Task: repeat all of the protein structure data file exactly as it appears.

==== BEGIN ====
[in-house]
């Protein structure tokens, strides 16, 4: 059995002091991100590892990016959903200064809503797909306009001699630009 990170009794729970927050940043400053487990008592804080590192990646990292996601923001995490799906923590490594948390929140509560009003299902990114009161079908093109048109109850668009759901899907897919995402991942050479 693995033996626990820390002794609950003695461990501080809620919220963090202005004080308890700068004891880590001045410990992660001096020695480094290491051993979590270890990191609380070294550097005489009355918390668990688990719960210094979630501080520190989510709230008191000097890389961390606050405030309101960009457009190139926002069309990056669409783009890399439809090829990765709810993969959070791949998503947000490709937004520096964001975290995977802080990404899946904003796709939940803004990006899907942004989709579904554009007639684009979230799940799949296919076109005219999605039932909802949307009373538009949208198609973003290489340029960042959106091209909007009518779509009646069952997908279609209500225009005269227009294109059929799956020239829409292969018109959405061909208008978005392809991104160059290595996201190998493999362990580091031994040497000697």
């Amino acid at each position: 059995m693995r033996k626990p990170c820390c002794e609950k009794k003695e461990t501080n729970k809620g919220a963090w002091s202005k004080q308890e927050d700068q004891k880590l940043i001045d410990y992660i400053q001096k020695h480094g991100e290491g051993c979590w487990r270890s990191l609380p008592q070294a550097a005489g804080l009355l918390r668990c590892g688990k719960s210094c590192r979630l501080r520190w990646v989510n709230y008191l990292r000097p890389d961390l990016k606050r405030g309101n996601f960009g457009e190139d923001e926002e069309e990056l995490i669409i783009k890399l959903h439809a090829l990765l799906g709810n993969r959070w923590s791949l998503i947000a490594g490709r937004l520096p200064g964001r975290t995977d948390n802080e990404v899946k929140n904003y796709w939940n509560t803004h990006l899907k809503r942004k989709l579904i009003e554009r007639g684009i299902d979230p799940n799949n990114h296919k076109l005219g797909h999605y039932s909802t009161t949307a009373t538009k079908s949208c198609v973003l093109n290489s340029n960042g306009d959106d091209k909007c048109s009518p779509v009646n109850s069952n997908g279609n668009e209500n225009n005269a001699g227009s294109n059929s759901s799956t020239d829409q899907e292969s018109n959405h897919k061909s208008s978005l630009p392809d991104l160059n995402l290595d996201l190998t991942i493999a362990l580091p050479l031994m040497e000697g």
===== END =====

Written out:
[in-house]
């Protein structure tokens, strides 16, 4: 059995002091991100590892990016959903200064809503797909306009001699630009 990170009794729970927050940043400053487990008592804080590192990646990292996601923001995490799906923590490594948390929140509560009003299902990114009161079908093109048109109850668009759901899907897919995402991942050479 693995033996626990820390002794609950003695461990501080809620919220963090202005004080308890700068004891880590001045410990992660001096020695480094290491051993979590270890990191609380070294550097005489009355918390668990688990719960210094979630501080520190989510709230008191000097890389961390606050405030309101960009457009190139926002069309990056669409783009890399439809090829990765709810993969959070791949998503947000490709937004520096964001975290995977802080990404899946904003796709939940803004990006899907942004989709579904554009007639684009979230799940799949296919076109005219999605039932909802949307009373538009949208198609973003290489340029960042959106091209909007009518779509009646069952997908279609209500225009005269227009294109059929799956020239829409292969018109959405061909208008978005392809991104160059290595996201190998493999362990580091031994040497000697």
């Amino acid at each position: 059995m693995r033996k626990p990170c820390c002794e609950k009794k003695e461990t501080n729970k809620g919220a963090w002091s202005k004080q308890e927050d700068q004891k880590l940043i001045d410990y992660i400053q001096k020695h480094g991100e290491g051993c979590w487990r270890s990191l609380p008592q070294a550097a005489g804080l009355l918390r668990c590892g688990k719960s210094c590192r979630l501080r520190w990646v989510n709230y008191l990292r000097p890389d961390l990016k606050r405030g309101n996601f960009g457009e190139d923001e926002e069309e990056l995490i669409i783009k890399l959903h439809a090829l990765l799906g709810n993969r959070w923590s791949l998503i947000a490594g490709r937004l520096p200064g964001r975290t995977d948390n802080e990404v899946k929140n904003y796709w939940n509560t803004h990006l899907k809503r942004k989709l579904i009003e554009r007639g684009i299902d979230p799940n799949n990114h296919k076109l005219g797909h999605y039932s909802t009161t949307a009373t538009k079908s949208c198609v973003l093109n290489s340029n960042g306009d959106d091209k909007c048109s009518p779509v009646n109850s069952n997908g279609n668009e209500n225009n005269a001699g227009s294109n059929s759901s799956t020239d829409q899907e292969s018109n959405h897919k061909s208008s978005l630009p392809d991104l160059n995402l290595d996201l190998t991942i493999a362990l580091p050479l031994m040497e000697g």